"A strong and adamant position from the international community about the concepts would create the perception in the mind of the Afghan government workers and non-state players who are usually behind the acts of violence against reporters - it creates the perception that the international community is serious about this issue," Sharifi said.

In a country like Afghanistan, where victims of violence can be killed for telling their stories, so can the journalists who assist them.

1TV's show "Mask" seeks out women who have been abused and invites them on the show to tell their stories.  Islamic scholars and clerics listen and respond to the victims' tales.

"Mask" producer Sorosh Azami has been targeted twice by the families of the victims who appeared on the show.

"Two weeks ago a husband beat his wife. Her hand and nose were broken so she called me for help, her husband went to jail and a divorce is in the process.  I am supporting and handling this prosecution and the family issues. Who will support this woman if I don't? This is my job," Azami said.

In an already tense reporting environment, and with presidential elections less than a year away, media rights groups fear the number of violent acts against journalists will only increase.

You May Like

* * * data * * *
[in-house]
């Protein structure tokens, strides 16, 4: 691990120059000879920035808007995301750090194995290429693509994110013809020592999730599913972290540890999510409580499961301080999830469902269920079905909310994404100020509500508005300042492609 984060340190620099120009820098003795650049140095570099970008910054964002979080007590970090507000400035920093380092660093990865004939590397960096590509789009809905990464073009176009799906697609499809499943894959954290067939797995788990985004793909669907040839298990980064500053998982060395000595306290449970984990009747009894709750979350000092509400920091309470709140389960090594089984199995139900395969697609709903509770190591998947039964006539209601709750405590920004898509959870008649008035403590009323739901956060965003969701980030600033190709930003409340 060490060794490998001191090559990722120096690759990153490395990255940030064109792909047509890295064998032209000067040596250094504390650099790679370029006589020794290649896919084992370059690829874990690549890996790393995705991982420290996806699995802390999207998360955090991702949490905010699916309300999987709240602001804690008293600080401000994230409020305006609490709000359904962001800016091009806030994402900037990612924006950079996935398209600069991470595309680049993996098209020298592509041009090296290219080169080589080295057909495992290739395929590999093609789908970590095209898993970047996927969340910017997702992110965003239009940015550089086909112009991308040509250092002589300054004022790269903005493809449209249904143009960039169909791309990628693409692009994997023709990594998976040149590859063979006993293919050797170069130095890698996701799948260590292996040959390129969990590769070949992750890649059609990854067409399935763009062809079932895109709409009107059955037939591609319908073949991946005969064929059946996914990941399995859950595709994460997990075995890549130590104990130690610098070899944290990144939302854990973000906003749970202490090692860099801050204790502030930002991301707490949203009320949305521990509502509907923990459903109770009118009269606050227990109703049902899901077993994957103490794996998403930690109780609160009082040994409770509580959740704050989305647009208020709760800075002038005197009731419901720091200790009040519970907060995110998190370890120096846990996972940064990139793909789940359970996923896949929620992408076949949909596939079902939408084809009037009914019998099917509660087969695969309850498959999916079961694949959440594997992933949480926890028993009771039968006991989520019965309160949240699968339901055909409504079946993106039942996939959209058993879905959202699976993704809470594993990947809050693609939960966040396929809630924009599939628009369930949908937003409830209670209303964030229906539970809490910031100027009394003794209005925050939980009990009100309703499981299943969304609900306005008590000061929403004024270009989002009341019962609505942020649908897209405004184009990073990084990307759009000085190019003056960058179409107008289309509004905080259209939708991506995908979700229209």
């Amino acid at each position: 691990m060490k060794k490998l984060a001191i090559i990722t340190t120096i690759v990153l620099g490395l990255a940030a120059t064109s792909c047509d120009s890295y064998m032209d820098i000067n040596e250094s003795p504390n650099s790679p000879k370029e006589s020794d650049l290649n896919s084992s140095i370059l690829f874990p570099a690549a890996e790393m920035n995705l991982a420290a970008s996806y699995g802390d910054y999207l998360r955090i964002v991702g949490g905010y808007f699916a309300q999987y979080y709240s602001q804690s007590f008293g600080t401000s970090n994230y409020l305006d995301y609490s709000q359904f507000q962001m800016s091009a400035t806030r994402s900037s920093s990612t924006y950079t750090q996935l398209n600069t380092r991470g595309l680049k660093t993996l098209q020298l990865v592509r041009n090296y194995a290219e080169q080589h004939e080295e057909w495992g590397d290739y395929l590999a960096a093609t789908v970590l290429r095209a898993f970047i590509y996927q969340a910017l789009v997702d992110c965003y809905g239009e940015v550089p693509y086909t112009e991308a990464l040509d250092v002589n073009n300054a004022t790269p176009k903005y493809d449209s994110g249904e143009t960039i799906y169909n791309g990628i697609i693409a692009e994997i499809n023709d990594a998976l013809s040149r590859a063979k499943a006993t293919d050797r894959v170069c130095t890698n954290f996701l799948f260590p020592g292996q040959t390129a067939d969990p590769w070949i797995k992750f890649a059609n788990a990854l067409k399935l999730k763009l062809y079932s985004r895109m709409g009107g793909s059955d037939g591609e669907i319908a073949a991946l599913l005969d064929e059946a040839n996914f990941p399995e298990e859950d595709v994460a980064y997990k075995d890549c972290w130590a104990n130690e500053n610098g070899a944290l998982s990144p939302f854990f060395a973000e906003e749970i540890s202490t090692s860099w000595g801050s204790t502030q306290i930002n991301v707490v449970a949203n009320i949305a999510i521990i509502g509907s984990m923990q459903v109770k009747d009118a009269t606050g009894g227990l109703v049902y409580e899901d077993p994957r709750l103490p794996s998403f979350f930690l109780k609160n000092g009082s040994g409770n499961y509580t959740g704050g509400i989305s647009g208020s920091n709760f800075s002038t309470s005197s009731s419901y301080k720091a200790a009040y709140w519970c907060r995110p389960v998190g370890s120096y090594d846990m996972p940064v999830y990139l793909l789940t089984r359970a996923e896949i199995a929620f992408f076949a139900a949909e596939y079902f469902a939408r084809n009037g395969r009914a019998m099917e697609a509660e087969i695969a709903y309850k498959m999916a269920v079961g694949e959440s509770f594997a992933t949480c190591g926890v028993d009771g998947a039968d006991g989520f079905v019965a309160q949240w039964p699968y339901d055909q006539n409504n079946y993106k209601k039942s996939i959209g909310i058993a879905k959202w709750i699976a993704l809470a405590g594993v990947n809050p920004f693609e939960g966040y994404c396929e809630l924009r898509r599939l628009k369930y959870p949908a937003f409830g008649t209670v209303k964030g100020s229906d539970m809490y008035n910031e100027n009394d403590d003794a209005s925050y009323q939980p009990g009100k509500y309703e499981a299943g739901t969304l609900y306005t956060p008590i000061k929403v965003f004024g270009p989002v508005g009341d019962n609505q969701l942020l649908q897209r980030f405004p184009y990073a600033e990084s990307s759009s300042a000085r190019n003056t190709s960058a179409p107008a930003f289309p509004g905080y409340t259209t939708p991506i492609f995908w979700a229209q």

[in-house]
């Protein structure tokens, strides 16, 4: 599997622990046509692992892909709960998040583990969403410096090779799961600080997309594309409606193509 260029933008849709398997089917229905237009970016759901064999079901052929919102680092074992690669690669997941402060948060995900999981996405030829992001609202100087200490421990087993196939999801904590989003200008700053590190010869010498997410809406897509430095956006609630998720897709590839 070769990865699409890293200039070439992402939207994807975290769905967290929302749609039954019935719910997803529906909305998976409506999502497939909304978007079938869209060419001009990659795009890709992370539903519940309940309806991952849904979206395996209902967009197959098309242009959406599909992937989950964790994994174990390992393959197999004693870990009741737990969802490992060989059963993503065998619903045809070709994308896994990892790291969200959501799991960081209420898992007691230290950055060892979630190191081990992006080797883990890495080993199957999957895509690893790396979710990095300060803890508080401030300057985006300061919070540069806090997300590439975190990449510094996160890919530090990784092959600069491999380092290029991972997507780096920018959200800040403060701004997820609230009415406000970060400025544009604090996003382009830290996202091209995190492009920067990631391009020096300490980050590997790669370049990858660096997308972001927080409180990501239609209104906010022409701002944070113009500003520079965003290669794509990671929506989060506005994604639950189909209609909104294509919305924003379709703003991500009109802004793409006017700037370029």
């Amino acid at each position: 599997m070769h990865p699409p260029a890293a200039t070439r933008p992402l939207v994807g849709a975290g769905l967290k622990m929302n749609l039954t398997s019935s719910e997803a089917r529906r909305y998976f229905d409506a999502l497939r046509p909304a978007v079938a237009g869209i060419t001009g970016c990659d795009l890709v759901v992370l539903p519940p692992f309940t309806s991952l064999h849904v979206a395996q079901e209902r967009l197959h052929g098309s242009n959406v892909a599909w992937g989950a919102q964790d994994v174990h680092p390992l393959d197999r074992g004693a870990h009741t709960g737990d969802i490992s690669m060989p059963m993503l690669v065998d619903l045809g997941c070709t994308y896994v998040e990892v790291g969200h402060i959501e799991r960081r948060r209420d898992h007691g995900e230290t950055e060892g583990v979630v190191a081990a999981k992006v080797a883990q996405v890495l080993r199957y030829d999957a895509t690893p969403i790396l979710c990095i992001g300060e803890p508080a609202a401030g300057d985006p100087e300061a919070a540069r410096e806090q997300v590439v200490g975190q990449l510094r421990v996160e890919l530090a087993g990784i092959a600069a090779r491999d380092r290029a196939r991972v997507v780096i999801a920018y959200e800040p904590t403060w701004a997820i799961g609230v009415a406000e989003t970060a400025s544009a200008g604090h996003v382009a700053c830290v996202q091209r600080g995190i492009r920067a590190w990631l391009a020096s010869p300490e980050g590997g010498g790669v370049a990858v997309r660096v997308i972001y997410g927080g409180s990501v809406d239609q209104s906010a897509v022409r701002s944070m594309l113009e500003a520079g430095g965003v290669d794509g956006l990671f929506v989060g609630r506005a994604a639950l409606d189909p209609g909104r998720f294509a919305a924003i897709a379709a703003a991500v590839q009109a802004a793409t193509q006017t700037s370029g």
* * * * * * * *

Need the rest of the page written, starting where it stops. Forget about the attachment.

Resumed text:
Egypt's Suez Canal Dreams Tempered by Continued Unrest

Seen as a potential driver of recovery, Cairo’s plan to expand waterway had been raising hopes to give country much needed economic boost More

Ebola Maternity Ward in Sierra Leone First of its Kind

Country already had one of world's highest maternal mortality rates before Ebola arrived, virus has added even more complications to health care More

Malaysia Flight 370 Disappearance Ruled Accident

Aircraft disappeared on March 8, 2014; with ruling, families of 239 passengers and crew can now seek compensation from airline More

This forum has been closed.
Comments
     
There are no comments in this forum. Be first and add one

Featured Videos

Your JavaScript is turned off or you have an old version of Adobe's Flash Player. Get the latest Flash player.
Groundbreaking Hand-Painted Documentary About Van Gogh in Productioni
X
George Putic
January 29, 2015 9:43 PM
The troubled life of the famous 19th century Dutch painter Vincent van Gogh has been told through many books and films, but never in the way a group of filmmakers now intends to do. "Loving Vincent " will be the first ever feature-length film made of animated hand-painted images, done in the style of the late artist. VOA’s George Putic reports.